Ok - so there I was, I had a testable theory "Rabbits are naive to python predation", a reliable method to test fear response (GUD), some cash from the Everglades Foundation to buy supplies, and a group of gung-ho unsuspecting undergraduates ready and willing to help me. What could go wrong? Cats, cats could go wrong...and raccoons...and rain...
The plan was to test how rabbits respond to predator cues by creating artificial foraging patches. We would place a food reward (domestic rabbit food) in a tray of sand, the rabbits would be able to smell the food but would need to put some effort into getting at it. As rabbits continued to forage at the tray there would be a diminishing rate of return on effort - at some point the rabbits would decide they were no longer benefiting from foraging at the tray and "give up", the amount of food left in a tray when animals give up is called the "Giving Up Density "or GUD. Previous research has shown that adding predator odor near the trays reduces the GUD, meaning animals give up sooner when predators are present. It is a simple and elegant way to understand how prey species perceive risk in their environment, sometimes called a "landscape of fear".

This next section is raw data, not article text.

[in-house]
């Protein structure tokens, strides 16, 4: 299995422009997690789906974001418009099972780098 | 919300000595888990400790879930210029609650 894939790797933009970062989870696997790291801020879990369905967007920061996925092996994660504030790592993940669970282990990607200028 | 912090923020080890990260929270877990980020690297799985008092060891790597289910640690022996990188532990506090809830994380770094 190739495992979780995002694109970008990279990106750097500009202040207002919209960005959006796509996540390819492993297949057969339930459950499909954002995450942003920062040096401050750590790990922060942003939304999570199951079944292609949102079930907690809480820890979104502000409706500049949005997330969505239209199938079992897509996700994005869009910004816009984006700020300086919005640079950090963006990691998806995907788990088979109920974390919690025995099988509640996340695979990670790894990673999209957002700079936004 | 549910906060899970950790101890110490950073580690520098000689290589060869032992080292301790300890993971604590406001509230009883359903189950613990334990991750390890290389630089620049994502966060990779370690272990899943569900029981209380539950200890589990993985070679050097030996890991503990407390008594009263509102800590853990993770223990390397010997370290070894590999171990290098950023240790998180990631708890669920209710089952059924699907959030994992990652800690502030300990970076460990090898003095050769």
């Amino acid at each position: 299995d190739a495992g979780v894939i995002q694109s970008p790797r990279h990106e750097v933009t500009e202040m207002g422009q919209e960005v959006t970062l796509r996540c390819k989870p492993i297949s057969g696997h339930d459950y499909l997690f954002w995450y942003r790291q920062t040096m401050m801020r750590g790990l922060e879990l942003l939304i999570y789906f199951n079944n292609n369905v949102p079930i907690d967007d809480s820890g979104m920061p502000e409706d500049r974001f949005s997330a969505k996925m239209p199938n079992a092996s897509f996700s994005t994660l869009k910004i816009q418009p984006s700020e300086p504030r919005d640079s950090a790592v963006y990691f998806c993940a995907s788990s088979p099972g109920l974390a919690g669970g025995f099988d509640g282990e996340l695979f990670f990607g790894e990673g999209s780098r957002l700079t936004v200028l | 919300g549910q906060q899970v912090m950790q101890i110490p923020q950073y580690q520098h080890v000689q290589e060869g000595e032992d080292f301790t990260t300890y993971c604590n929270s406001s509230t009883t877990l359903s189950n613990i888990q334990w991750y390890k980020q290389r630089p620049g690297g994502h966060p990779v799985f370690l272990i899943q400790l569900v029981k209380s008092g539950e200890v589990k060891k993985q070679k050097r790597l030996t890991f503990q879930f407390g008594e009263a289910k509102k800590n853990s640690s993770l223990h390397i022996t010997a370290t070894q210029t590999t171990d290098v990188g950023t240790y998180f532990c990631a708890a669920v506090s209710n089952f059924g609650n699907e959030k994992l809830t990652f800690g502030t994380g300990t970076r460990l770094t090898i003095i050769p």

After a lengthy permitting process - people get very nervous about putting food out for wildlife - I got permission to conduct the study in the Natural Areas Teaching Lab (NATL), a 60 acre forest located on the UF campus in Gainesville, Florida. I sent the undergraduates out with trays, sand, and pellets and told them to come back with some sweet sweet results - not so fast.
Turns out the GUD stations are the perfect homes for feral cats